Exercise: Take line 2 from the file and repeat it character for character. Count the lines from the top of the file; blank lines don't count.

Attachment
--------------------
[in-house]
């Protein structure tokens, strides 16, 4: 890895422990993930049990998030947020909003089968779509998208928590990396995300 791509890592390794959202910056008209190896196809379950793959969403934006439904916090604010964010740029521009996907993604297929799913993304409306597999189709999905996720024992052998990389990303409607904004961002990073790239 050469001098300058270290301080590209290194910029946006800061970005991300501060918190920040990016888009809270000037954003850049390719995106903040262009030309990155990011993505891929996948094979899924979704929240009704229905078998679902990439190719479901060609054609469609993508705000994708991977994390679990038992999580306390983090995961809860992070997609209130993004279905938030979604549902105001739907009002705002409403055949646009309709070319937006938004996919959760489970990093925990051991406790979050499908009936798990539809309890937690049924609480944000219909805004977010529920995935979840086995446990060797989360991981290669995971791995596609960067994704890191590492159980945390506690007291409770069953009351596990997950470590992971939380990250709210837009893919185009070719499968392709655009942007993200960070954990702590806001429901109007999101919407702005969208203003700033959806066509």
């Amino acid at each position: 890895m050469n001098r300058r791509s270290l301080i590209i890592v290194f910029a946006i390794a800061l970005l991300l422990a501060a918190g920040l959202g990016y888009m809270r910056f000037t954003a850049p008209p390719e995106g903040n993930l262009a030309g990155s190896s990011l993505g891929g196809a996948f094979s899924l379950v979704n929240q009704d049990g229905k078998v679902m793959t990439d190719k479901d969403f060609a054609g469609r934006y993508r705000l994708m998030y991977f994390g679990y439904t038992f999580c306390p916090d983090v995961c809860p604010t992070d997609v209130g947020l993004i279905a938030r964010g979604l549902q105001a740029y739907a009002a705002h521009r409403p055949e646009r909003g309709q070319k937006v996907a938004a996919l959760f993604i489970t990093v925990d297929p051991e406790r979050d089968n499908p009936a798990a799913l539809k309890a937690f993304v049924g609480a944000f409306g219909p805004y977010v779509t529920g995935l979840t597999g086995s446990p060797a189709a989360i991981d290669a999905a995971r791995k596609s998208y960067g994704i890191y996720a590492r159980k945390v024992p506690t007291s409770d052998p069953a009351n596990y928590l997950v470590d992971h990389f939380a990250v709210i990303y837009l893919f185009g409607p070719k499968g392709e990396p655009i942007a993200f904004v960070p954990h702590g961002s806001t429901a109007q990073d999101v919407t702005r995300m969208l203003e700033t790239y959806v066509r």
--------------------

């Protein structure tokens, strides 16, 4: 890895422990993930049990998030947020909003089968779509998208928590990396995300 791509890592390794959202910056008209190896196809379950793959969403934006439904916090604010964010740029521009996907993604297929799913993304409306597999189709999905996720024992052998990389990303409607904004961002990073790239 050469001098300058270290301080590209290194910029946006800061970005991300501060918190920040990016888009809270000037954003850049390719995106903040262009030309990155990011993505891929996948094979899924979704929240009704229905078998679902990439190719479901060609054609469609993508705000994708991977994390679990038992999580306390983090995961809860992070997609209130993004279905938030979604549902105001739907009002705002409403055949646009309709070319937006938004996919959760489970990093925990051991406790979050499908009936798990539809309890937690049924609480944000219909805004977010529920995935979840086995446990060797989360991981290669995971791995596609960067994704890191590492159980945390506690007291409770069953009351596990997950470590992971939380990250709210837009893919185009070719499968392709655009942007993200960070954990702590806001429901109007999101919407702005969208203003700033959806066509």